This is the last article in a series of articles on the friendship between ‘two’ African American artists, a “friendship beyond understanding”. In every article The Harlem Renaissance is the context of the story. This article is about the friendship between the poet and novelist Claude McKay and the activist poet Charles Ashleigh.
It is obvious that, for these Zimbabwean artists, migration is not just a topic or a social issue, but life experiences. Just as those who work in South Africa to make a living, many of the artists are also here, above on everything else, to make a living through their creativity.
Lifang Zhang on Zimbabwean artists migrated to South Africa
Takudzwa Leeroy Guzha. The sick in prayer, ink on canvas, 202p
The Medium is the Message we can therefore say finds purpose in curating nuanced work. It contains work from a group of artists that explores shades of colour, blackness and identity. It seeks to “return to the raw constituents of painting, to find what can be said about black identity today, through medium alone.”
Christabel Johanson reviews the exhibition The Medium is The Message in London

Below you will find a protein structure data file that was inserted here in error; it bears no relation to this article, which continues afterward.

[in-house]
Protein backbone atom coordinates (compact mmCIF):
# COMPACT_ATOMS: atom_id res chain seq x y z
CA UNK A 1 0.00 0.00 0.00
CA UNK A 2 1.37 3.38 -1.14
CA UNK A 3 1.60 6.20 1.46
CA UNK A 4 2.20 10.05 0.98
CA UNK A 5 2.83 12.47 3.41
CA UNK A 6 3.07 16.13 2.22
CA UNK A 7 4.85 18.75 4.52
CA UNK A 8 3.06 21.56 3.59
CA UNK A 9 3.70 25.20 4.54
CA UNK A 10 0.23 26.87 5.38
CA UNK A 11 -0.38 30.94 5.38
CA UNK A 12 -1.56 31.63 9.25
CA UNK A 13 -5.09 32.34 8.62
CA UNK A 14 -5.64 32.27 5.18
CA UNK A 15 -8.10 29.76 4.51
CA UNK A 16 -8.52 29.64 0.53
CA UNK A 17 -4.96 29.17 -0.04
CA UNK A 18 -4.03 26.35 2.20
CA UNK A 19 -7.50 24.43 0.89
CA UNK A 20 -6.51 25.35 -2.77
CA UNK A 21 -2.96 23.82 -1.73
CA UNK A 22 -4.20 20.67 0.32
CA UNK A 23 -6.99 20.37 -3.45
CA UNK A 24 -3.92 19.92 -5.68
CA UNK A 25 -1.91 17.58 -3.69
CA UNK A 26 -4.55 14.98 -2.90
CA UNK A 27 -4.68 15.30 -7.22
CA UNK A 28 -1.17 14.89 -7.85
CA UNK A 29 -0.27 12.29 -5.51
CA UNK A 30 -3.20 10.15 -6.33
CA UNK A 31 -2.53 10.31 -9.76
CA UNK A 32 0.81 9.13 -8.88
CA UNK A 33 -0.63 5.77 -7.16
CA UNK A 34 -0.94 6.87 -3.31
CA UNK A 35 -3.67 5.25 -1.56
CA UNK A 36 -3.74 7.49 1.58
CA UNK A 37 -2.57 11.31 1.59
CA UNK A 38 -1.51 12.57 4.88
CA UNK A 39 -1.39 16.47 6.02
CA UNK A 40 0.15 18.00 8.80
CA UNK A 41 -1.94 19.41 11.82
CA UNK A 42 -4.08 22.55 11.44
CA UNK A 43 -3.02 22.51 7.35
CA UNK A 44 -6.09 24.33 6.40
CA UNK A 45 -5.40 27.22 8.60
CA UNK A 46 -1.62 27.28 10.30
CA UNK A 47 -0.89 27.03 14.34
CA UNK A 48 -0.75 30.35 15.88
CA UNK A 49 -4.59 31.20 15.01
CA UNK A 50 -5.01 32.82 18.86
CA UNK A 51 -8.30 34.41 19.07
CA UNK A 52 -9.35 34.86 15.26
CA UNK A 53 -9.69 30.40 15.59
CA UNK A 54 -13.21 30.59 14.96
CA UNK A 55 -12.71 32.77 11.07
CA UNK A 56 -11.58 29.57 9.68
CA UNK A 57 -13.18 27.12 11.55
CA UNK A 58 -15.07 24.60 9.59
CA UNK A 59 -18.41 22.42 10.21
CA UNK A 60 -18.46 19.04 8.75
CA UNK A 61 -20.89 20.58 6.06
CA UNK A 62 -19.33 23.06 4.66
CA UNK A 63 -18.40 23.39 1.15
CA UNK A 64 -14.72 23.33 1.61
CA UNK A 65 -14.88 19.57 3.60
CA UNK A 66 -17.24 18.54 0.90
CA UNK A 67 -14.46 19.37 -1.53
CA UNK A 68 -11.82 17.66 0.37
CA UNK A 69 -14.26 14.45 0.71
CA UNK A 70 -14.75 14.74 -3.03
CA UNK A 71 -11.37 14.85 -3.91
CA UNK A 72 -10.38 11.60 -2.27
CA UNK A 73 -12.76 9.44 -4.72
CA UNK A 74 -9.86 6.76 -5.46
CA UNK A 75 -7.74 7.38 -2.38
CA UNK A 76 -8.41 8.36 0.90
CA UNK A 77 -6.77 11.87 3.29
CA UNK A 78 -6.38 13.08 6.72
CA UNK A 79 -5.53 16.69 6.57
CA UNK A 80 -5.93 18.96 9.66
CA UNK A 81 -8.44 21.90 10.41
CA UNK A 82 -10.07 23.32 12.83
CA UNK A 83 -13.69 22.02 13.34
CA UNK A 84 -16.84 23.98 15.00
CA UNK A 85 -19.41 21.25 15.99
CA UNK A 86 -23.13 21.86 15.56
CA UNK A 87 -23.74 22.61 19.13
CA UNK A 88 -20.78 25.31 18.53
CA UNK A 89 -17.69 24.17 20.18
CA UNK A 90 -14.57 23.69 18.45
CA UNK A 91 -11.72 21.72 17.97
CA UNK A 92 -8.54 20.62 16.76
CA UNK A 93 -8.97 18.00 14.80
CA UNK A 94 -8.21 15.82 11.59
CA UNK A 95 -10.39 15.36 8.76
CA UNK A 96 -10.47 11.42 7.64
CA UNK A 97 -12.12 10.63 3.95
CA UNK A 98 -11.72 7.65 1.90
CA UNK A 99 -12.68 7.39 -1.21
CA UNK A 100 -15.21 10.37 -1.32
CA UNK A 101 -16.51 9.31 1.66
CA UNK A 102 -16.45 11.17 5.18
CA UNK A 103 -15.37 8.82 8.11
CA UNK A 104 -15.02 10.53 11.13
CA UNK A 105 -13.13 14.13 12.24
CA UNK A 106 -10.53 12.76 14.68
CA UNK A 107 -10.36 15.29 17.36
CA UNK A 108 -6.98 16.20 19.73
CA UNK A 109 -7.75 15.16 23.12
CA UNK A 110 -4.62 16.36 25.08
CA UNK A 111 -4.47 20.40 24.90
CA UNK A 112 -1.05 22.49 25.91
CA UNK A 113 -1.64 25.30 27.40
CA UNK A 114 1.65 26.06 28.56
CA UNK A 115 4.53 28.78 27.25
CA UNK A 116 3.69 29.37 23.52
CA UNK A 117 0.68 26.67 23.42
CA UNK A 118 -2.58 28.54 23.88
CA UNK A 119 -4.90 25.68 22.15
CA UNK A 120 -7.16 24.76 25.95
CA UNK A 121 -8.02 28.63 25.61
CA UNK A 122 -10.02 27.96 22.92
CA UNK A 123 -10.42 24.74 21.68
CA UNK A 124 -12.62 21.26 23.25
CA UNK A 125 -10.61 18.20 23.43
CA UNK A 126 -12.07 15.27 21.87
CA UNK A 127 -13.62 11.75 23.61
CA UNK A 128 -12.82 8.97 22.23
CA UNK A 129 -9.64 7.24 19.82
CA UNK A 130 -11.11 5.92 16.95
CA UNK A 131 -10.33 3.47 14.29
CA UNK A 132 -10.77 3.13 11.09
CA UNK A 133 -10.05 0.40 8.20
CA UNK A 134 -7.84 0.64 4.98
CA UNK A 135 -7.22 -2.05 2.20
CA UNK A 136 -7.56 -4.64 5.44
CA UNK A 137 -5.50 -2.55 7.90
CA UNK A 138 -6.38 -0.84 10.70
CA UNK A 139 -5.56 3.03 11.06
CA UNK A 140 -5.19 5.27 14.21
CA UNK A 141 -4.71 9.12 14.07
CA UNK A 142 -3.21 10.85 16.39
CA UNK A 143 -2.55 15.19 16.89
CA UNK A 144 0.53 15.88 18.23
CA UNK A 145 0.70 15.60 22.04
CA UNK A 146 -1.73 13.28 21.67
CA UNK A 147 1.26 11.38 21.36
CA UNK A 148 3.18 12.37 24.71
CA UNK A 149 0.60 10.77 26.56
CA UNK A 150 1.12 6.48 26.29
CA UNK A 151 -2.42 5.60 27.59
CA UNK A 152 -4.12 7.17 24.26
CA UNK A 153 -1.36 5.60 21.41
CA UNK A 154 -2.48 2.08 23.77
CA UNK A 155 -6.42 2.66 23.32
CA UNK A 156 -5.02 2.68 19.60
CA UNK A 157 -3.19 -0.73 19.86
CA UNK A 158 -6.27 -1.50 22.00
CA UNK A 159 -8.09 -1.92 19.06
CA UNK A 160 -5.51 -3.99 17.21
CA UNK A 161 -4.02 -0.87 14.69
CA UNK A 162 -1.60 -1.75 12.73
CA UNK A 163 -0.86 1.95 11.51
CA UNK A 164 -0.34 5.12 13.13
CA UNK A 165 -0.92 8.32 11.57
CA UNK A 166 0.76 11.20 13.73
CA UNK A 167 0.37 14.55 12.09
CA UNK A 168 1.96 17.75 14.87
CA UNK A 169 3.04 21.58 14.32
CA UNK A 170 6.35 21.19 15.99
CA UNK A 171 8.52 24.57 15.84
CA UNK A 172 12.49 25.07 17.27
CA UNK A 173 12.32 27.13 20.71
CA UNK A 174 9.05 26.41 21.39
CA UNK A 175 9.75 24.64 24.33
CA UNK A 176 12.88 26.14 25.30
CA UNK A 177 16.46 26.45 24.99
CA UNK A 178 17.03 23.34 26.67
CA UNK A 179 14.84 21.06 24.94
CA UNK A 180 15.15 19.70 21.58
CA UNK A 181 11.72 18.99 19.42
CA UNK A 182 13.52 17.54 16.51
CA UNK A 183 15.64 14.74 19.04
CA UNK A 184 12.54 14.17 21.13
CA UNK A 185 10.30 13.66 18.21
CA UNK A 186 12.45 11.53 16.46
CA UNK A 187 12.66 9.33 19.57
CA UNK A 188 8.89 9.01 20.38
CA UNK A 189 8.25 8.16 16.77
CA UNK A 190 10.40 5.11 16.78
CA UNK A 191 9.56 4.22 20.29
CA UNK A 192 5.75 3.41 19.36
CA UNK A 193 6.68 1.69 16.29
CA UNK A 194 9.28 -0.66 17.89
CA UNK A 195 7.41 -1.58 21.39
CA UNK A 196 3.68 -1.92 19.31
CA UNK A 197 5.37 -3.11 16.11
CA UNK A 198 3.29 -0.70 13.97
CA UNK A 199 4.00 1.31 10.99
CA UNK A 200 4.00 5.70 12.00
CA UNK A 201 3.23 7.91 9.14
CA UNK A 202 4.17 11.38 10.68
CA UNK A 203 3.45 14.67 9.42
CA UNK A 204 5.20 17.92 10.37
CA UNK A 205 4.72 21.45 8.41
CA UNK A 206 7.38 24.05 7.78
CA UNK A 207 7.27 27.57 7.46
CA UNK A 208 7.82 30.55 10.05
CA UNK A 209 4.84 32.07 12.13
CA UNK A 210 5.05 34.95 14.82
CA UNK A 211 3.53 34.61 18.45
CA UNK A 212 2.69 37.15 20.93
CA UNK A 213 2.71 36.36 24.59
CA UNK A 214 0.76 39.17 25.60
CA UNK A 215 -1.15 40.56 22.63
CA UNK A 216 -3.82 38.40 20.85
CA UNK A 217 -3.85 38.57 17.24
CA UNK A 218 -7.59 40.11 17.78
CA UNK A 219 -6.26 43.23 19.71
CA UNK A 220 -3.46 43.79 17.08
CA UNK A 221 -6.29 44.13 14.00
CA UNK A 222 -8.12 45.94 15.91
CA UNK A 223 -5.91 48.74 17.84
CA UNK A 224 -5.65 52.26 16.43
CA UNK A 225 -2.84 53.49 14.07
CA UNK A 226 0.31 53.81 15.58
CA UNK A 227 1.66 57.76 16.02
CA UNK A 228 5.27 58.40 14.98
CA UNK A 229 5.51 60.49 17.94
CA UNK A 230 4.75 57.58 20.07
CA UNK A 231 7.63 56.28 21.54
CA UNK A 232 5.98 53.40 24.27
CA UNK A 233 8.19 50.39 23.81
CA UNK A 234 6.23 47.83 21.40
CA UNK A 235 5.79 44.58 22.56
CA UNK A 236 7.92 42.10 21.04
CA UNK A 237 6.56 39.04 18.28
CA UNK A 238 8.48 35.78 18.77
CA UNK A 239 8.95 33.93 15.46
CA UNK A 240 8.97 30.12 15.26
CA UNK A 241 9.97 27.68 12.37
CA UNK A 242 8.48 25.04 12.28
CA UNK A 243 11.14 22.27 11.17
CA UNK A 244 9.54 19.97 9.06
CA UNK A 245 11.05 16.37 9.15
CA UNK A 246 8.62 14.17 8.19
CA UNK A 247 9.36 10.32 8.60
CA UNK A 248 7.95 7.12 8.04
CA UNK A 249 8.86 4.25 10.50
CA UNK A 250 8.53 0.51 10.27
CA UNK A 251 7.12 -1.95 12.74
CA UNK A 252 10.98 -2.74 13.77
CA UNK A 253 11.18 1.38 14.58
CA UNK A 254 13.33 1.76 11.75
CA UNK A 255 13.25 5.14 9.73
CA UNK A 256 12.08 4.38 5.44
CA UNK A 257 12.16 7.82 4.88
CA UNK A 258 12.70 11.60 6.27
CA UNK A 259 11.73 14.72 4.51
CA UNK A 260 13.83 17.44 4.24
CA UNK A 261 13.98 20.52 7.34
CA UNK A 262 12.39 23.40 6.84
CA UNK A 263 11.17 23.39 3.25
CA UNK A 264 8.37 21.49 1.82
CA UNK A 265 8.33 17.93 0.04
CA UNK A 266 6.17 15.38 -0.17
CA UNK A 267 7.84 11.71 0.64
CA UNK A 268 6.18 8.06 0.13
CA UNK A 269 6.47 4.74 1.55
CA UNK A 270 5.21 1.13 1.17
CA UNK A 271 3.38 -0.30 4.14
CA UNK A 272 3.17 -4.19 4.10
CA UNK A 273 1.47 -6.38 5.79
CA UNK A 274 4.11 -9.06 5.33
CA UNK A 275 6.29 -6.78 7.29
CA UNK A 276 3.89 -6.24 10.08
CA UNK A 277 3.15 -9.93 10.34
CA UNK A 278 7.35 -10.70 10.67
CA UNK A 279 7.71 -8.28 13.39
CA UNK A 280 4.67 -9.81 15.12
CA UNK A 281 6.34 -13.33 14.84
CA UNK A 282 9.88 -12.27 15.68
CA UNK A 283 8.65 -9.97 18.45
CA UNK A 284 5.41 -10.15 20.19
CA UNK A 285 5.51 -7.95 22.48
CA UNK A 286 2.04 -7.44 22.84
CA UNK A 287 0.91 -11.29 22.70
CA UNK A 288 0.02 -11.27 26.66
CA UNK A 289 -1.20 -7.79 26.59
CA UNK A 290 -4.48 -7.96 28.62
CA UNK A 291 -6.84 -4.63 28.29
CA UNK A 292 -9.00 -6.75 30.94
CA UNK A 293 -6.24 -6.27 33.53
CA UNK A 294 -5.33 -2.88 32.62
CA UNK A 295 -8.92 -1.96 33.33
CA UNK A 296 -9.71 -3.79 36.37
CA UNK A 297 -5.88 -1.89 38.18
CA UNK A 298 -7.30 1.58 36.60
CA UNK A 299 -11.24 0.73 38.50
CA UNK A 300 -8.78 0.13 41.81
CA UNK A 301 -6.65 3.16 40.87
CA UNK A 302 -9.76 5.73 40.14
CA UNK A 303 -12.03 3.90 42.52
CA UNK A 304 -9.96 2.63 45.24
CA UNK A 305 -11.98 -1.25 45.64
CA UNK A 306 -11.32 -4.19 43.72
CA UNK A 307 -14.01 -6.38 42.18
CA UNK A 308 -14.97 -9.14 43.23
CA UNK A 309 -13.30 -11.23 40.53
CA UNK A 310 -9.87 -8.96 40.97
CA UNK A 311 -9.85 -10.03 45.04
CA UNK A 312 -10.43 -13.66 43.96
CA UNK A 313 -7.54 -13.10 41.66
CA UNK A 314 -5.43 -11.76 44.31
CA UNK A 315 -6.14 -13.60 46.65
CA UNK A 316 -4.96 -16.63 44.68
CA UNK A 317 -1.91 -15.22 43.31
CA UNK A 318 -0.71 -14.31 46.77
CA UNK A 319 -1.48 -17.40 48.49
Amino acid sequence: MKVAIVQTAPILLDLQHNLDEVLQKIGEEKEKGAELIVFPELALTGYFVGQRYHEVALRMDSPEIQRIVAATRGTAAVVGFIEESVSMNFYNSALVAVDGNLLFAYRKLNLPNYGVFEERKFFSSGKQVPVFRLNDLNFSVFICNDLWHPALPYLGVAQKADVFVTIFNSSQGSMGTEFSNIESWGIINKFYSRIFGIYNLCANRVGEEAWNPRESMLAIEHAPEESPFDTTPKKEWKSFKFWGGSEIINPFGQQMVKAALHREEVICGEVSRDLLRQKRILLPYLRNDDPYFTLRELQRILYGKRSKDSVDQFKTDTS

Eniwaye Oluwaseyi. A Branch and Two, 2020. Oil and acrylic on canvas. 100 x 80 cm.
(…) Rashid Johnson’s photographs are arenas of action, places where people come together and cultures comingle. Seeing in the Dark and the abstractions are deeply personal works. However different they might seem, they both explore the conflicts and convergences of the artist’s race and class, and the dual spaces he inhabits as a middle class Black American. The portraits are encounters that help him to test, and sometimes bridge, the social divides within his life and his community; the abstractions, on the other hand, are an almost Utopian space where the bedrocks of two cultures can co-exist and flourish. Together these two series, made when the artist was very young, laid the foundation for all of the mature explorations to come.
Shelley Rice on Rashid Johnson’s Seeing in the Dark
Jonathan (Seeing in the Dark Series), 1999, Gelatin Silver Print, 40, 3 x 50,8 cm
The two artists seem to be working differently and hitting at two opposite ends of an aesthetic but they are together mainly because they work with recycled material. They give a chance and a new life to what would have destroyed our environment if it was just thrown around and not put into good use like they have. Perhaps there work becomes more important now that it hinges unto our living and welfare as humans today.
Matt Kayem about the duo-show of Richard Atugonza and Ronald Odur.
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